Area: 238,533 sq km
Grasslands in north, farmland and forest in south. Centre dominated by the 520-km-long Lake Volta, Africa’s largest man-made lake.
Population: 24,332,755 Annual Growth: 2.11%
Official language: English Languages: 84 All languages
Largest Religion: Christian
|Religion||Pop %||Ann Gr|
The less-evangelized peoples of Ghana remain quite receptive to the good news. Both Ghanaian and expatriate workers are needed for the harvest. In most, less than 2% are Christian of any variety, though few have no Christians. Churches are usually small, and leaders generally have only the most basic training. Pray for:
a) The Gur people cluster, who live mostly in the north. Among the more populous of these 29 northern peoples, only the Wala have a large Christian minority, and only the Mossi have a significant evangelical population at 12.5%.
i The traditional peoples are a complex medley of small population groups that are often scarcely touched by the gospel. ECG/WEC is planting churches in this area; response is growing among the Birifor and Konkomba. Pray for greater church growth among the Sisaala (SIM), Kasena, Mamprusi, Bulsa (SIM) and Frafra (SIM, AoG, WEC). Response is slow among the Bimoba, Kusasi and Tampulma (AoG and Lutheran). Several smaller groups still have no expatriate or Ghanaian missionaries reaching them.
ii Muslim peoples are traditionally much more resistant to the gospel. These include the Dagbamba (AoG, SIM, IMB, WEC) with 1% Christian, the Wala (Baptist Mid-Missions), the Kotokoli and Fulani. There is a new openness among the Dagomba in the SIM areas, with new churches being planted.
b) The Guinean/Kwa people cluster, some of whom have been minimally impacted by the gospel. Among them are the Muslim peoples: the dominant Gonja (3% Christian, WEC), Anufo (2% Christian), and the animist Chumburung (8% Christian) and Gikyode (4% Christian). These peoples live in the northern or Volta regions of Ghana.
c) Two Mande peoples, the Bissa and the Ligbi.
d) Immigrant peoples, most strongly Islamic in culture. These would include the highly influential Hausa people, whose culture shapes much of West African Islam, as well as the Yoruba, Mandinka and Bissa peoples.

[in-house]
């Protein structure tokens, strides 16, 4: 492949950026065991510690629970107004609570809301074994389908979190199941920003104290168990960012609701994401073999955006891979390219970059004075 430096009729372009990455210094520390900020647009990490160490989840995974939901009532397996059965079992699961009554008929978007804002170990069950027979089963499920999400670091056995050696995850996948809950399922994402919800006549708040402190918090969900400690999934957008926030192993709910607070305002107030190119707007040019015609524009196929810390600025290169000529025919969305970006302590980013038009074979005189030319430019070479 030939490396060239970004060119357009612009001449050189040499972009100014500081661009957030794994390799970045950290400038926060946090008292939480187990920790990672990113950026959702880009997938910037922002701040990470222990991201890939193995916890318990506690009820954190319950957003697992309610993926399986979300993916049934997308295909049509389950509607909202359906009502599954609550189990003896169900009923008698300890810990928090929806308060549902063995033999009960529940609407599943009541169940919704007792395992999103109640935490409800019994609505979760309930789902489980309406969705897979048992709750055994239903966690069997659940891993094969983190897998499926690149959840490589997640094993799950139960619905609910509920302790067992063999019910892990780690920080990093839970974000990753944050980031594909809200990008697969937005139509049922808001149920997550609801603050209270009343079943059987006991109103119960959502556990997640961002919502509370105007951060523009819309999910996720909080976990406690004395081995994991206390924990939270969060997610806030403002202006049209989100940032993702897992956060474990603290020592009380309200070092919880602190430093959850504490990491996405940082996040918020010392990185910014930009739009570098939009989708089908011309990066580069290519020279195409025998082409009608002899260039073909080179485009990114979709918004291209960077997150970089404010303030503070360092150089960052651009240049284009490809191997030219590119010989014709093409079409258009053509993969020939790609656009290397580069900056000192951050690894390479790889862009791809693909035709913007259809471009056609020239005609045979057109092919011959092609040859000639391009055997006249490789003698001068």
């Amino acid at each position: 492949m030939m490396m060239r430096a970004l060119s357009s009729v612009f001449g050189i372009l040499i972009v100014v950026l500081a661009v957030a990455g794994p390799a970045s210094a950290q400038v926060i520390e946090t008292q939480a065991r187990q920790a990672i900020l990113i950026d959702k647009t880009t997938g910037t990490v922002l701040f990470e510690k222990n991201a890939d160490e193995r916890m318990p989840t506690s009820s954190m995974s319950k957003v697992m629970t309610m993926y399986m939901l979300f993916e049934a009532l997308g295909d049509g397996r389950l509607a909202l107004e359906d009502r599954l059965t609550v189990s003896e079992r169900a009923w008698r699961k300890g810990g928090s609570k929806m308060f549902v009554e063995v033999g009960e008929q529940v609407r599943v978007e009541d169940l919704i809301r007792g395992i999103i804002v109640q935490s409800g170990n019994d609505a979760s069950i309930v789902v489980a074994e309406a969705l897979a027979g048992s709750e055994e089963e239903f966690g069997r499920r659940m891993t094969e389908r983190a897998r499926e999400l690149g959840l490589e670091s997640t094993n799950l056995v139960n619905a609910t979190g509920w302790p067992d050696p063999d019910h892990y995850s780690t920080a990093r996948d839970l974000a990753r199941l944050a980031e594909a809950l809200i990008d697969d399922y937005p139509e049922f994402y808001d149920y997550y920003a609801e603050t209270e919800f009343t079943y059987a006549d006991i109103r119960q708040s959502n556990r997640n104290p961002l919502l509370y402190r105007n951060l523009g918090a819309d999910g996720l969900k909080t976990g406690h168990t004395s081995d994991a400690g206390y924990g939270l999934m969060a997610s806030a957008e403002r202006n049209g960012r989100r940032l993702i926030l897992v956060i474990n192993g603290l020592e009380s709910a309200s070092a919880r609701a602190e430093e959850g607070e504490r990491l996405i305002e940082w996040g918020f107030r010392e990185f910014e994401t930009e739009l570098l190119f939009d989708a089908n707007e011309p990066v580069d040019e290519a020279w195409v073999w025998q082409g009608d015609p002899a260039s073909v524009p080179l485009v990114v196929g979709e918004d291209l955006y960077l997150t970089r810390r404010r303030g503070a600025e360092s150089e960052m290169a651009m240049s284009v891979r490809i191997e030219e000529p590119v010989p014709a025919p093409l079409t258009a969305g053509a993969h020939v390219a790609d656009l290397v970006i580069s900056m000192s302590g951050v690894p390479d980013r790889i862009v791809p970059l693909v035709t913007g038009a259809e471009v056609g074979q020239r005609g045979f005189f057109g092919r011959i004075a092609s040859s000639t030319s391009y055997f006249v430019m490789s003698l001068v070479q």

Less-evangelized sectors of society:
a) The cities have grown by absorbing many ethnic groups. The more than one million northerners in southern cities easily turn to Islam; Christians are now mobilizing to share the gospel with them. Some churches of northerners exist in the south, but they are few and not evangelistic in nature. Pray that both Ghanaian and expatriate workers may be used of God to increase the number of northern-language congregations in the southern cities this work needs to be deliberately cross-cultural.
b) Trokosi (girls enslaved by fetish priests) number as many as 20,000, mostly in the Ewe and Dangme peoples, as a part of traditional religious practice. It was made illegal in 1998. Several ministries to trokosi women see great responsiveness to the freedom offered in Christ (Every Child, International Needs). Great courage and faith are required to openly oppose this practice, since fetish priests wield significant spiritual power.
c) Street children number over 30,000 (possibly that many in Accra alone). A host of ministries work with these needy children, who usually are abandoned or orphaned.
For an additional 9 Challenges for Prayer see Operation World book, CD-ROM, or DVD-ROM.
The Operation World book, CD-ROM, and DVD-ROM provide far more information and fuel for prayer for the people of Ghana.